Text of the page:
Strict Liability

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Strict Liability by Mind Map: Strict Liability

1. Definition

1.1. Liability which is imposed on the defendant without any proof of fault on his part

2. Rules in Ryland v Fletcher

2.1. "We think that the rule of law is that the person who for his own purpose brings on his land and collects and keeps there anything likely to do mischief if it escapes, must keep it in at his perils, and if he does not do so, is prima facie answerable for all the damage which is the natural consequence of its escape.

3. Elements

3.1. 1. Dangerous things

3.1.1. Things likely to cause damage if it escapes

3.1.1.1. Ang Hock Tai v Tan Sum Lee

3.2. 2. Intentional storage/accumulation

3.2.1. The rule only applies if the defendant purposely keeps/accumulate the objects which are said to be dangerous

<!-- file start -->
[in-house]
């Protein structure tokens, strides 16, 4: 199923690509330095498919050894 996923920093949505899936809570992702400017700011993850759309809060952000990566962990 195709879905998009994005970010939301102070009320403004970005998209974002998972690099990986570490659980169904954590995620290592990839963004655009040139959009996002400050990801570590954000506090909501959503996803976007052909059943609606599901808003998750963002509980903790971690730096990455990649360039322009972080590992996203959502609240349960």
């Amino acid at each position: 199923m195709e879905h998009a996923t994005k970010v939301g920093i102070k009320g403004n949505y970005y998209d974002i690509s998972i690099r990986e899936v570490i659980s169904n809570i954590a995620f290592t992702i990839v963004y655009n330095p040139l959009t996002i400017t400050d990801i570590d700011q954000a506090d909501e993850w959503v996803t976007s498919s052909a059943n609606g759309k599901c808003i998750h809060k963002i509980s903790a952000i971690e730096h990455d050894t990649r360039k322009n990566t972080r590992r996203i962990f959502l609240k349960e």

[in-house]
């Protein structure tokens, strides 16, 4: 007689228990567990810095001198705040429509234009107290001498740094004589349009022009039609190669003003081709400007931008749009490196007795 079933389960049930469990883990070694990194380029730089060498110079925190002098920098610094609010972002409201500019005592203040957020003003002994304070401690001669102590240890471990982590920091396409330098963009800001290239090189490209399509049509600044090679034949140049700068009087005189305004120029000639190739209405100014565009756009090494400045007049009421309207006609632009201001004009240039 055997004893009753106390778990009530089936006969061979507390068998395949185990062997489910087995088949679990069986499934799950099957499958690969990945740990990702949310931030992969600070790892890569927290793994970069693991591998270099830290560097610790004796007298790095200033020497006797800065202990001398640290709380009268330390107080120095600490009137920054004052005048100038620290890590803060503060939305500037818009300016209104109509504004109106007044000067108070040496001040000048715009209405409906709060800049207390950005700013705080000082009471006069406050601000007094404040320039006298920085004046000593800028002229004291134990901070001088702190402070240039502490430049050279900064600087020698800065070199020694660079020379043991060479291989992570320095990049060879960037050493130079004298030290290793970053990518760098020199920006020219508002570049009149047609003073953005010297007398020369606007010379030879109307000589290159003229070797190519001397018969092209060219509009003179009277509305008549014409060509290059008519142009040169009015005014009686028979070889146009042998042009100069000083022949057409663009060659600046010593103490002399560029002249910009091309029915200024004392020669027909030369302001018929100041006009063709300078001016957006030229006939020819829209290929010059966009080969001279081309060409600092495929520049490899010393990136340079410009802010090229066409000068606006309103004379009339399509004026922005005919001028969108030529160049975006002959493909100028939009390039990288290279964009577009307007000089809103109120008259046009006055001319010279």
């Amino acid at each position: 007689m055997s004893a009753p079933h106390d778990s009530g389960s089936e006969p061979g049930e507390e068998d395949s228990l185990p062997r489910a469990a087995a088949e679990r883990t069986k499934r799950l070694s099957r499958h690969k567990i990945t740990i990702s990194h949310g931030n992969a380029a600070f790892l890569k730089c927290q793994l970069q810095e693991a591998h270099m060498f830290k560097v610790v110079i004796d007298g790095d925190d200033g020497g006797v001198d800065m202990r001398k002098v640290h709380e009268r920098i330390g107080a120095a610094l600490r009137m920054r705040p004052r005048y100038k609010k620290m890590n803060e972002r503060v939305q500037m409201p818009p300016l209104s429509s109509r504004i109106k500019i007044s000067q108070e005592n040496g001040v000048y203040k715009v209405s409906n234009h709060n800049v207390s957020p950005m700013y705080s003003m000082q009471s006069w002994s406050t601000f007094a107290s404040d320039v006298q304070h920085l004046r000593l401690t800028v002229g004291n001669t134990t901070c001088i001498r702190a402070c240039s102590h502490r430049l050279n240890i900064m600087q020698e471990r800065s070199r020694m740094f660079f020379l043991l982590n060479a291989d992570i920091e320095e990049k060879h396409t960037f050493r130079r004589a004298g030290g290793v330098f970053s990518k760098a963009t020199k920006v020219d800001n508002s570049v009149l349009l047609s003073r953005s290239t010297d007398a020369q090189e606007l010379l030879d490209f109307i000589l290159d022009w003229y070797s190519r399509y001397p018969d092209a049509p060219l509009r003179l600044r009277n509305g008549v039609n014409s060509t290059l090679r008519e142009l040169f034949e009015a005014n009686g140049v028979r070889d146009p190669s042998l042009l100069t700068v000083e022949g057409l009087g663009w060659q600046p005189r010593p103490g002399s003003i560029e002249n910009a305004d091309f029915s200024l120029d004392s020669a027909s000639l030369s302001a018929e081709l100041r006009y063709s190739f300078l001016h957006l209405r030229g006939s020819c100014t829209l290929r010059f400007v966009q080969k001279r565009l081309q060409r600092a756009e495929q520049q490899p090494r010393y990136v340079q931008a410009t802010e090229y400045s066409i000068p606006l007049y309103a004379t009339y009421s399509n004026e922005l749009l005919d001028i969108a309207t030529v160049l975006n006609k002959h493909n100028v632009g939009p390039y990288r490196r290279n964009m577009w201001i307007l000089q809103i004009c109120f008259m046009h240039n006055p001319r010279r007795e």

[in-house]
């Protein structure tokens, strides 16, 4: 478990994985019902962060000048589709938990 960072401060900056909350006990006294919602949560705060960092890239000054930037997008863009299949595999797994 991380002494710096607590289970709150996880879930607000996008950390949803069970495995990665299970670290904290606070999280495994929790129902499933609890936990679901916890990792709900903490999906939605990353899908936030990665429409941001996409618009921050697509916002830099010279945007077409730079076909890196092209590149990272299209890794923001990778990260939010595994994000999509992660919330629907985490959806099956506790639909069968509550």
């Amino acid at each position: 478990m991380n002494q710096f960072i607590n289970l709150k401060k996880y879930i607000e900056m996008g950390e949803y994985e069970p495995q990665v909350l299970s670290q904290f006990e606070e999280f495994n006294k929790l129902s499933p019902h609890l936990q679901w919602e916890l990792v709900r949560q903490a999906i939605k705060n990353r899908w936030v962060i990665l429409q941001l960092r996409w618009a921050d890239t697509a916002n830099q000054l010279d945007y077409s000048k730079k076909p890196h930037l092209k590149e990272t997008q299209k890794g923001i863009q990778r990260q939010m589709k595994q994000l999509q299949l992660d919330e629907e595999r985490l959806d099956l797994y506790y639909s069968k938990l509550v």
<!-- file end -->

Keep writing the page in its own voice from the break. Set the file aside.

3.2.1.1. Giles v Walker

3.2.1.2. Pontardawe RDC v Moore-Gwyn

3.2.1.3. Miles v Forest Rock Granite

3.3. 3. Escape

3.3.1. It must proven that the thing escape- escapes from a place where the defendant has control to a place where the defendant has no control

3.3.1.1. Read v J Lyons

3.3.1.2. Ponting v Noakes

3.4. 4. Non-natural use of land

3.4.1. "It must be some special use bringing with it increase danger to others and must not merely be the ordinary use of land". Rickards v Lothian

3.4.1.1. Crowhurst v Amersham Burial Board (planting a poisonous tree)

3.4.1.2. Yat Yuen Hong v Sheridanlea (piling earth on a steep slope)

3.4.1.3. Abdul Rahman Bin Che Ngah v Puteh Bin Samat (clearing an irrigation canal-set fire on the weeds and bushes)

3.4.1.4. Hoon Wee Thim v Pacific Tin Consolidated Corporation (building a reservoir)

4. Foreseeability of damage

4.1. The defendant will only be liable if the damage that occurred from the escape of the dangerous thing is foreseeable

4.1.1. Cambridge Water Co v Eastern Counties Leather

5. Defences

5.1. Consent of the plaintiff

5.1.1. Sheikh Amin bin Salleh v Chop Hup Seng

5.2. Common benefit

5.2.1. Carstairs v Taylor

5.3. Act of third party

5.3.1. Rickards v Lothian

5.4. Act of God

5.4.1. Nichols v Marland

5.5. The plaintiff's default

5.5.1. Eastern and SA Telegraph Co Ltd v Cape Town Tramways

5.6. Statutory authority